Just a theory. I'll probably never know. But it's honestly been depressing, how many of the BF/BH seedlings have been crappy, so I'm glad to have any way of explaining that, true or not.6

There's no point in talking further about Regina, since she's dead, but I took the pictures so I'm going to show them to you anyway. Overall plant:

Newer leaf (which I think is also the same leaf on which the raging scale problem was discovered):

I'll try to be more entertaining in the next post. I mean, I was trying with this one, but then I threw the plant out and the whole thing had to be rewritten at the last minute, so it didn't really work.


1 So far:
0406 Tricia Nullmaritch (BF) has magenta spathes with a yellow spadix, but the spadix ages to green, something that none of her suspected parents does. Weak point: she's still pretty susceptible to thrips.
0408 Tex Messich (BF) has enormous leaves, and seems fairly resistant to thrips and scale. Weak point: blooms are fairly big but the color isn't very interesting (pink / yellow).
0527 Ms. Lucia Love (BH) blooms heavily and is the only other seedling to produce color-changing spadices. She has good foliage, which seems pretty thrips-resistant. Weak point: blooms are small, and sometimes on short peduncles which make them hard to see.
0547 Cate Sedia (BH) produces nicely-colored spathes and large leaves. Weak point: the spathes are pretty small, and the foliage is just susceptible enough to thrips that it's not very appealing. That could get better with time, though.
2 Though in fact 'White Gemini' is supposed to be a sport of 'Gemini,' so it's not clear how much the genes differ. Obviously something is different, or they wouldn't be producing different-colored spathes, but if 'White Gemini' is just a mutated 'Gemini,' most of the genes should be the same. The only consistent difference I've noticed between the offspring of 'Gemini' and the offspring of 'White Gemini' is that although both have produced plenty of seedlings that bloom red and plenty that bloom pink, the red:pink ratio for 'Gemini' is roughly 2:1, and for 'White Gemini' it's roughly 1:2. (Actual numbers: 35 to 16 for 'Gemini,' 17 to 32 for 'White Gemini.' This is a very rough count, since it includes some accidental clones, and not every seedling has bloomed, and it doesn't include buds that never opened, and so forth, but it's suggestive.)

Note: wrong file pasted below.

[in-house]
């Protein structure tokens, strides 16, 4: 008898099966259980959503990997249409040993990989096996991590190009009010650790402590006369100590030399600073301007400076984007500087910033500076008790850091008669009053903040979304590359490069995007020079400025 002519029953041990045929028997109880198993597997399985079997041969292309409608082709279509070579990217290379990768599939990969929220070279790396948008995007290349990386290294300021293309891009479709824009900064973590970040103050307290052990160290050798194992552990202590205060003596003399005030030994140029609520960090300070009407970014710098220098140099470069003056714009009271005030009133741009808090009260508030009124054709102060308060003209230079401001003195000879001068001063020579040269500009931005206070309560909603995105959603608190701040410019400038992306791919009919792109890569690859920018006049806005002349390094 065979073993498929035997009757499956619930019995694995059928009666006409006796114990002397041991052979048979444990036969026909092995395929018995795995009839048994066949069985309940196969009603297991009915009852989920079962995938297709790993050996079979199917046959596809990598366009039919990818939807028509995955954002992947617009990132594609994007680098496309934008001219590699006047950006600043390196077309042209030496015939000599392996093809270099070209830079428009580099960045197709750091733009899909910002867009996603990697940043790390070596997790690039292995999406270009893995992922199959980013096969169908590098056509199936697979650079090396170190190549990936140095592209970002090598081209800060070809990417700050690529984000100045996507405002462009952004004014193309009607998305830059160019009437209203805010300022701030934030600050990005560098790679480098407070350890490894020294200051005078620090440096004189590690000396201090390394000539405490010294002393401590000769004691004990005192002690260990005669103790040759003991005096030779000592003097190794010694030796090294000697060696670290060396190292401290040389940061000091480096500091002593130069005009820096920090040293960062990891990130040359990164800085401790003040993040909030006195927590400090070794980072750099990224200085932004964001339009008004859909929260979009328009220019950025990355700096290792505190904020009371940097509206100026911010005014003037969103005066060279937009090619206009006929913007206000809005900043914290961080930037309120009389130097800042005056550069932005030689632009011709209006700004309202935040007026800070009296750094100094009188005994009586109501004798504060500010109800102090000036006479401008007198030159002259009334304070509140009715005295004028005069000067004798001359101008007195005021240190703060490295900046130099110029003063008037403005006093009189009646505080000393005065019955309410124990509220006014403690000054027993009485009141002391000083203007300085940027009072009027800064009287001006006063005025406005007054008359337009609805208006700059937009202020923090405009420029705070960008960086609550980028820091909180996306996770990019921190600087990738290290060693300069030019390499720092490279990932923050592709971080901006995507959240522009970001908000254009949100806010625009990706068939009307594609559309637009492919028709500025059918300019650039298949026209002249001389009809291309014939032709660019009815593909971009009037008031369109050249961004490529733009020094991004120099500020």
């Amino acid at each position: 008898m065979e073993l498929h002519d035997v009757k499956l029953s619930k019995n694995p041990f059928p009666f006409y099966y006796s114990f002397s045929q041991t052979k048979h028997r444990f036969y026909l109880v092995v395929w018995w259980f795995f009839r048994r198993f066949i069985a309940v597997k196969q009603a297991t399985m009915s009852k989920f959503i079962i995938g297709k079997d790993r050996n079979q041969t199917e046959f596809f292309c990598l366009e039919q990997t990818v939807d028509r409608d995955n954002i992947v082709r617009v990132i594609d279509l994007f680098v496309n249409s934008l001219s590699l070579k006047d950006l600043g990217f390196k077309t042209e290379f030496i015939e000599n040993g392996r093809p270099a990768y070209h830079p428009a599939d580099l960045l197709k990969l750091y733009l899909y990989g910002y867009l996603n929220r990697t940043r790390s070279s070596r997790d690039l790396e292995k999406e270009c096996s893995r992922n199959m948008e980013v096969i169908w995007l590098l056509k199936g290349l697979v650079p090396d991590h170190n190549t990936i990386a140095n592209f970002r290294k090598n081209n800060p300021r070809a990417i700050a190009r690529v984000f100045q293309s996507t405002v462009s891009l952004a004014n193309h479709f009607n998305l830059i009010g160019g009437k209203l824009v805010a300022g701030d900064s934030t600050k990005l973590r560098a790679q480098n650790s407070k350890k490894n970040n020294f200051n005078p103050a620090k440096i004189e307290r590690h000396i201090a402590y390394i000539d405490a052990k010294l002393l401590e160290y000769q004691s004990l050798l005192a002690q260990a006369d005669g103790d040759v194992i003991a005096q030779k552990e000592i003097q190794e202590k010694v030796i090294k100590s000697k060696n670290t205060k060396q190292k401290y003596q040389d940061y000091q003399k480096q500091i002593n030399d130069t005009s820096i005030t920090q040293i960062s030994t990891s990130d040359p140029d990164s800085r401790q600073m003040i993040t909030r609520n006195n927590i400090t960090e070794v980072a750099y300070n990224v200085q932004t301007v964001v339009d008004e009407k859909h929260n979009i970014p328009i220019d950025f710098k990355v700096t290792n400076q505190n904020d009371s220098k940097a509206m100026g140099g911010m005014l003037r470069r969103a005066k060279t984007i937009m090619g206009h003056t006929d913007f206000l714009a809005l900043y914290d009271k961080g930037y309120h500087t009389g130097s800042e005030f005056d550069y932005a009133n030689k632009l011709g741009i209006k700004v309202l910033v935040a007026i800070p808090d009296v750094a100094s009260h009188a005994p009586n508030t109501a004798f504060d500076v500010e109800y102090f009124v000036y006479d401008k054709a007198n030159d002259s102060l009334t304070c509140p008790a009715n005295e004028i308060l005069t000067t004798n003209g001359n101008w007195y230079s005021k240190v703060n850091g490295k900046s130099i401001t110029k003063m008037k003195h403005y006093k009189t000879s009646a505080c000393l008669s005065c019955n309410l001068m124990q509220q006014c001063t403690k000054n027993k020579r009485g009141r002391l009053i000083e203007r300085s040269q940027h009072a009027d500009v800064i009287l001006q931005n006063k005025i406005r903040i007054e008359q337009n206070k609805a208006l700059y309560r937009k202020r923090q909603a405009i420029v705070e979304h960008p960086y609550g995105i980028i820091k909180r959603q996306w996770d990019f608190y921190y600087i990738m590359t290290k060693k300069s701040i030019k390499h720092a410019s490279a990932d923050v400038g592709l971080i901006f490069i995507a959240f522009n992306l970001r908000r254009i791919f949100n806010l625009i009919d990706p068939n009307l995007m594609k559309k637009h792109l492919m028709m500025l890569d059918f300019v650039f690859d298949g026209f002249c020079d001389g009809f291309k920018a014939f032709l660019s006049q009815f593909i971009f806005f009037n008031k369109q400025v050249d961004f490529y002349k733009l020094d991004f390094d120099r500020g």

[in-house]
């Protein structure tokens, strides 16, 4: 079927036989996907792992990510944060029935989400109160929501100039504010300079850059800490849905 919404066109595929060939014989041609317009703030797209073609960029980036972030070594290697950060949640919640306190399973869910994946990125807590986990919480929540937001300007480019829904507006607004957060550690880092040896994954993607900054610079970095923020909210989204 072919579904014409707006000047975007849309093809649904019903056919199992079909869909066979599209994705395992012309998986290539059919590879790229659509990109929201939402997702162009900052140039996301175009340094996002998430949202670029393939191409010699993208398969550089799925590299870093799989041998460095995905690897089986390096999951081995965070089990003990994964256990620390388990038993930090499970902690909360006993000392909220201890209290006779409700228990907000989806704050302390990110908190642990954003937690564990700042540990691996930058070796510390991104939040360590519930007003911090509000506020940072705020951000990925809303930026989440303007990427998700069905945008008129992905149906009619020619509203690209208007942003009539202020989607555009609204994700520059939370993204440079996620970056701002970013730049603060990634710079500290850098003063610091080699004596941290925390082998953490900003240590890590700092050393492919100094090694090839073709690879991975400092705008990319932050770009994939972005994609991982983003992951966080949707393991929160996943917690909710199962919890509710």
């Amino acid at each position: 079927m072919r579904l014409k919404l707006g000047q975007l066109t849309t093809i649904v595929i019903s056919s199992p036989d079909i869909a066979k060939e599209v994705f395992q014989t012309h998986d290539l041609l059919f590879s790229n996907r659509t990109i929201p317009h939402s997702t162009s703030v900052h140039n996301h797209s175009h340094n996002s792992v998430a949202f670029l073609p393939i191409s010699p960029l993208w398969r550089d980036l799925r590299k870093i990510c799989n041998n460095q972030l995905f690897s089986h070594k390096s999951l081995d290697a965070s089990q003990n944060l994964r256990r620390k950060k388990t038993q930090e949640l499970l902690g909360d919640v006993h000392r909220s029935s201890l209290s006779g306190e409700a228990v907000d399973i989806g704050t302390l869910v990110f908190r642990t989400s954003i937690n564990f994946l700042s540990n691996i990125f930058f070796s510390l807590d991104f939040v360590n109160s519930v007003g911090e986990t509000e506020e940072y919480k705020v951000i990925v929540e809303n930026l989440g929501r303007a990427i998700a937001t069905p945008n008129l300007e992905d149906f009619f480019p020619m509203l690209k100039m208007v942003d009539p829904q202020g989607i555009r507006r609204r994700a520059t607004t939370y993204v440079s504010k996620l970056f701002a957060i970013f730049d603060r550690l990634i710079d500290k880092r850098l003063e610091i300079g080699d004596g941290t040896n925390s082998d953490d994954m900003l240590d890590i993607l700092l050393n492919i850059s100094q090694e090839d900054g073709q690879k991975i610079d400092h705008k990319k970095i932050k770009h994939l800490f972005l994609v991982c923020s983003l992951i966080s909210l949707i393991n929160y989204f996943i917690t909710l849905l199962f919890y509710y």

3 'Gemini' genes dominate wherever they find themselves: most of the BF/BH seedlings have pink to red spathes with white to yellow spadices, just like 'Gemini.'
Exceptions in BF: 0406 Tricia Nullmaritch (purplish spathe), 0516 Brooke Enhart (lavender spadix), 0524 Hedda Lettuce (dark red spathe).
Exceptions in BH: 0534 Celia Putty (purplish spathe), 0537 Bridgette of Madison County (lavender spadix)?, 0547 Cate Sedia (purplish spathe).
4 It seems like the NOID is a lighter color, but I don't have many photos of either plant's blooms, and they never bloom at the same time, so I honestly can't compare them directly.

Two of these photos are of 'Krypton' and two are of the NOID red-violet. Can you tell which is which?

(A: Top two are 'Krypton,' bottom two are NOID red-violet.)
The two plants' leaves are more distinct. The NOID red-violet's are smaller, and have a wavy margin lacking in 'Krypton.' The foliage is the main reason I still believe they're different cultivars.
5 The six other known 'Krypton' descendants have been generally crappy, but not in a thrips-specific way: mostly they've just been too weak to live very long after transplanting. 0678 April CarriĆ³n is the only one still alive besides 0599 Butta, and she's growing so slowly that I doubt we're ever going to see her bloom.
6 The main argument against my theory is 0333 Isaiah Littleprayer, the only other seedling I suspect of having 'Krypton' or the NOID red-violet as its pollen parent. Isaiah has an otherwise inexplicable purple shade to its spathe, and very pale purple spadices (though they don't darken with age), and the blooms are small and infrequent, like 'Krypton' and the NOID red-violet. But, Isaiah's foliage is pretty nice, which isn't like the BF/BH seedlings at all.
Isaiah's seed parent is the NOID red, which tends to impart pretty good foliage to its offspring, so maybe the good NOID red foliage genes cancel out the bad NOID red-violet foliage genes?